The opinion of the court was delivered by: DUSEN
For the purposes of defendants' motion for summary judgment, it must be assumed that a legal life tenant expended sums for permanent improvements
on the real property (a farm) on which he had a life estate, in fraud of creditors, during the period 1947 to 1955 (see Exhibit A to amendment to complaint, being Document No. 13). This suit to recover income taxes becoming due during the life tenant's lifetime, by impressing a lien on the above land now held by the remainderman to the extent that the value of the land with these improvements exceeded the value of the land without such improvements at the time of the life tenant's death on July 3, 1955, was instituted on July 2, 1956.
I. Contention that 12 P.S. § 83
is a bar to recovery for permanent improvements paid for
prior to July 2, 1951.
Plaintiff contends that the use of money by the life tenant to pay for the improvements is equivalent to a void transfer of land by him and, hence, no 'implied or resulting' trust is being enforced in this action.
However, the cases
involving transfer of land by a debtor in fraud of creditors are not in point since the life tenant did not convey his life estate
but converted his assets fraudulently into an increased value of the land as of the time of each permanent improvement. Although the question is not free from doubt, the reasoning of Silliman v. Haas, 1892, 151 Pa. 52, 57, 62-63, 65-66, 25 A. 72,
relied on by defendants, appears to require the holding that a trust of the type contemplated by 12 P.S. 83 became enforcible against the land, in which the deceased debtor had a life estate, when these improvements were made.
To the extent that the alleged permanent improvements increased the value of the remainder interest,
the defrauded creditors have no remedy by reaching the life estate alone.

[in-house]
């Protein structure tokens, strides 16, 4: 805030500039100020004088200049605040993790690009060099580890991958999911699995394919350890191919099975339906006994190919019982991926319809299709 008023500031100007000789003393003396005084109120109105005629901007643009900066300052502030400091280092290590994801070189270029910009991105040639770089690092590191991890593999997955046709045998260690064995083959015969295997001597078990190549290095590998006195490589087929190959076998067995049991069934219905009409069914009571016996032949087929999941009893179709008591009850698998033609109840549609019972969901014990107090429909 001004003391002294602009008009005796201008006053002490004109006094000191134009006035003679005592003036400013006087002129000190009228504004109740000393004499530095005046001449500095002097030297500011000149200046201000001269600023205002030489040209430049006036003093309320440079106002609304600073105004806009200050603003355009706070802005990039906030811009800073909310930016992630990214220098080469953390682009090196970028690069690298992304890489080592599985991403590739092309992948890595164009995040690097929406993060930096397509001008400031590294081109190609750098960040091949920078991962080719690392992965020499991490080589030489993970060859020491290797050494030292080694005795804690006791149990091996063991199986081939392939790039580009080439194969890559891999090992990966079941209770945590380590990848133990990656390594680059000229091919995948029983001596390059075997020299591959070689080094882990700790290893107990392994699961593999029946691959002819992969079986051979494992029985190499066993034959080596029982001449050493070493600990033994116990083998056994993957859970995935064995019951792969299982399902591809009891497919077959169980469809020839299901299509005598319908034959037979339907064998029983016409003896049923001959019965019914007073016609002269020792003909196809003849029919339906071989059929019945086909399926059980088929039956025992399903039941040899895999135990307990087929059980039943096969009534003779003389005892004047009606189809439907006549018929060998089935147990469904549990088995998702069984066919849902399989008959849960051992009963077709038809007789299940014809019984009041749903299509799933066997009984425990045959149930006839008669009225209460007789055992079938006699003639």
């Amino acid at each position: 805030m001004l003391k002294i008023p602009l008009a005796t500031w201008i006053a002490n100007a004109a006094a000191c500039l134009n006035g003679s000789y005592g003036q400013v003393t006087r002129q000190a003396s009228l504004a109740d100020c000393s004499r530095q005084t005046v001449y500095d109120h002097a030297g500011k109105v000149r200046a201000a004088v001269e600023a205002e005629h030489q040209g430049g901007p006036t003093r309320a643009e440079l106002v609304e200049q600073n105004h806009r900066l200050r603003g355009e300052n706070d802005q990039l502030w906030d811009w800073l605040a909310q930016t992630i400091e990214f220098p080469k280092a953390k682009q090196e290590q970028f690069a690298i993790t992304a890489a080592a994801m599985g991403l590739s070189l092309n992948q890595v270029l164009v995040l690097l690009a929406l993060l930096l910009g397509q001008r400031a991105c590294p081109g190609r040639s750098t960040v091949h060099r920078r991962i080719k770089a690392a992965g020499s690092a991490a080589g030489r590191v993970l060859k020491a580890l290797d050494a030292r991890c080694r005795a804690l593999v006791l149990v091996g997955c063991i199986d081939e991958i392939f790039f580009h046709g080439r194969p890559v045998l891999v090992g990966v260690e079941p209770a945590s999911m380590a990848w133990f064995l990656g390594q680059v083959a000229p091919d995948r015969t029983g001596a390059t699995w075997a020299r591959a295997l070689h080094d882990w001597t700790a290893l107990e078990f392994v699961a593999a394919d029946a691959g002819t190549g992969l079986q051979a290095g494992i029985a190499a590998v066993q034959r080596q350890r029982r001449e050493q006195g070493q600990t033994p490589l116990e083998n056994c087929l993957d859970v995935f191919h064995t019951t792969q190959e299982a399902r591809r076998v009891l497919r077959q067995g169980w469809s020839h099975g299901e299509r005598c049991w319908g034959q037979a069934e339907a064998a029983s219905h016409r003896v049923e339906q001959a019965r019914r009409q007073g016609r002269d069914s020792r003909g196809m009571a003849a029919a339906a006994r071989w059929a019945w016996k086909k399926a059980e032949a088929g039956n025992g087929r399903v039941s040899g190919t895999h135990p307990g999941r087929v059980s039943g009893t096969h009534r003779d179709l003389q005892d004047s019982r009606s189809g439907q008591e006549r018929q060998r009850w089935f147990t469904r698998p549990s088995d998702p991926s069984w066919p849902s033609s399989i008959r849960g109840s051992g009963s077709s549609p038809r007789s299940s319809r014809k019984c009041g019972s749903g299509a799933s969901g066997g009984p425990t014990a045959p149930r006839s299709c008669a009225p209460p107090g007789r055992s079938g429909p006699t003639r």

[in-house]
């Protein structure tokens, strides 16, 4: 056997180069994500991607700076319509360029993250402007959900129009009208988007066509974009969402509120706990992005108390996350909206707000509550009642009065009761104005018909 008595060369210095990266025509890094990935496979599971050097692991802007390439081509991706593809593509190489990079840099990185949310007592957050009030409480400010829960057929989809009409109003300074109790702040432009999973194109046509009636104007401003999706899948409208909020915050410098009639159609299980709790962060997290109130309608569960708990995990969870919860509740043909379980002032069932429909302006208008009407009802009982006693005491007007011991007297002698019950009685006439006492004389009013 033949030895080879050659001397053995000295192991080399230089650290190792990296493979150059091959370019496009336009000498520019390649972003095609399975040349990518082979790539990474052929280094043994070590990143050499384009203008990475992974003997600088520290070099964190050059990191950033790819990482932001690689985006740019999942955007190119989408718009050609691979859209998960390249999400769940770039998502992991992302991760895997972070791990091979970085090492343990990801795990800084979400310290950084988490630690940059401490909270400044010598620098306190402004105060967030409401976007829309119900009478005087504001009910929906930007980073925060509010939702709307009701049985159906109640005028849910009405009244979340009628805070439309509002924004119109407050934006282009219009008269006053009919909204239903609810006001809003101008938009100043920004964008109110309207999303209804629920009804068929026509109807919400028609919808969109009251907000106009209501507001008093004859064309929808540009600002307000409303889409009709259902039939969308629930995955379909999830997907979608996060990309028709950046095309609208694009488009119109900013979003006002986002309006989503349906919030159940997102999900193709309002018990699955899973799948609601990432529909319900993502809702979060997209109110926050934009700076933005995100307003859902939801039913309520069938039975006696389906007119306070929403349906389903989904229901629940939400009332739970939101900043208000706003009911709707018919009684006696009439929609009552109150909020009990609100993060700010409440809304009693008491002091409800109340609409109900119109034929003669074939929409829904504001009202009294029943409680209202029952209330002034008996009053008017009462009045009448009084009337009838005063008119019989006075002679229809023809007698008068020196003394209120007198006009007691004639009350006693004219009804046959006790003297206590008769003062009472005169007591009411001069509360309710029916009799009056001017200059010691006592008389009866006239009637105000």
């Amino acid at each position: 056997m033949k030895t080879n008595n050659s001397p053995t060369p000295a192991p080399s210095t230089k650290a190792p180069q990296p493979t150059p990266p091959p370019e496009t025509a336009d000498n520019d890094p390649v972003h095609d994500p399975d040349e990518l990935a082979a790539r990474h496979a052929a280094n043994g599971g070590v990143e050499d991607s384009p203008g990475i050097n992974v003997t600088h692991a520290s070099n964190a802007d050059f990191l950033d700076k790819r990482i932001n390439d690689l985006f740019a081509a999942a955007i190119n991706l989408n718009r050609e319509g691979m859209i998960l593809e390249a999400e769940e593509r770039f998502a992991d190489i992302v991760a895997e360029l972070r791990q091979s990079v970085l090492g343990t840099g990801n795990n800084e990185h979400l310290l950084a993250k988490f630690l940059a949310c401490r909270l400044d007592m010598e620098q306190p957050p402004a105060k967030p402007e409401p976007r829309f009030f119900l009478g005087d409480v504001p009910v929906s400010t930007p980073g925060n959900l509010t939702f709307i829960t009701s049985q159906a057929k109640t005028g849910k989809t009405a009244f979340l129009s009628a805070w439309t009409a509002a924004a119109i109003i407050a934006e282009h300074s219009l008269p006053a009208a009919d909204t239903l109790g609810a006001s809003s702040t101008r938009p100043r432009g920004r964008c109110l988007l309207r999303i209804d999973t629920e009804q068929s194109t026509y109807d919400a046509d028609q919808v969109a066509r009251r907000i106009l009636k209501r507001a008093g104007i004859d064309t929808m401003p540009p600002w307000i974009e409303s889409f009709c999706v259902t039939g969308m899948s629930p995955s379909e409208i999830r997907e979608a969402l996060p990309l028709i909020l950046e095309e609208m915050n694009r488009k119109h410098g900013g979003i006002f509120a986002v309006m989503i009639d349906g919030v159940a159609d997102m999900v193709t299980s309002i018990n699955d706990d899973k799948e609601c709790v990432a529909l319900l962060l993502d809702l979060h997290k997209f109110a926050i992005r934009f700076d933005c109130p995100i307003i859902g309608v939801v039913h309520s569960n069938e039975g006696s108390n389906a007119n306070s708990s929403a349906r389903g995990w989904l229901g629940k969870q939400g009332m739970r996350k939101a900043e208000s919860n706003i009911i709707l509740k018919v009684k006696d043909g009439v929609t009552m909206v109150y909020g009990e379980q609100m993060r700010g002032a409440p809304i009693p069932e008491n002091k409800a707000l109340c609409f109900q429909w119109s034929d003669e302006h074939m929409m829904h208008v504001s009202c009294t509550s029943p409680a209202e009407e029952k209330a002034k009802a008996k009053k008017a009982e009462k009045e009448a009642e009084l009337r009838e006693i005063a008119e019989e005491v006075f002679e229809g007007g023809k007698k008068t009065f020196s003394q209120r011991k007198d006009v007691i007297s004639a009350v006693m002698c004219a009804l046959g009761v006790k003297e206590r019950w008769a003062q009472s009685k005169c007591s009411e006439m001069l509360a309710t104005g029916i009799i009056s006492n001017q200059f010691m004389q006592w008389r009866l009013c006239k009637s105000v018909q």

The cases, cited by plaintiff, of Rayman v. Morris, 1949, 361 Pa. 583, 65 A.2d 397, and Citizens Deposit & Trust Co. of Sharpsburg v. Citizens D. & T. Co., 1939, 136 Pa.Super. 413, 7 A.2d 519, do not support the plaintiff's claim that the statutory period was tolled, since the plaintiff, who is asserting the implied or resulting trust, was not in possession during or after the life tenancy. This record makes clear that the remainderman had no part whatever in any alleged fraud of the life tenant. See memorandum opinion of July 28, 1959, 175 F.Supp. 654, at pages 655, 656, and cf. Proctor v. Sagamore Big Game Club, 3 Cir., 1959, 265 F.2d 196, 202.
Also, plaintiff's contention that the statutes of limitations contained in 26 U.S.C.A. § 276(c) (1939 I.R.C.) and 26 U.S.C.A. § 6502 (1954 I.R.C.) make 12 P.S. § 83 inapplicable is rejected. Plaintiff has no lien on the property in question, since assessment and demand were made after the death of the taxpayer-life tenant. Because any lien in favor of plaintiff attached after the life tenant's death and, hence, at a time when he had no interest in the real estate, any right of the Government in the property must be determined under state law. See Commissioner of Internal Revenue v. Stern, 1958, 357 U.S. 39, 45, 78 S. Ct. 1047, 2 L. Ed. 2d 1126; United States v. Bess, 1958, 357 U.S. 51, 55, 78 S. Ct. 1054, 2 L. Ed. 2d 1135; cf. Central Surety & Insurance Corp. v. Martin Infante Co., Inc., 3 Cir., 272 F.2d 231. In Commissioner of Internal Revenue v. Stern, supra, 357 U.S. at page 45, 78 S. Ct. at page 1051, the Supreme Court of the United States has held that, where proceedings are instituted for the collection of federal income taxes becoming due during the life period of a deceased taxpayer after his death and against sources other than his estate, 'the existence and extent of liability should be determined by state law.' The court used this language at page 47 of 357 U.S., at page 1052 of 78 S. Ct.: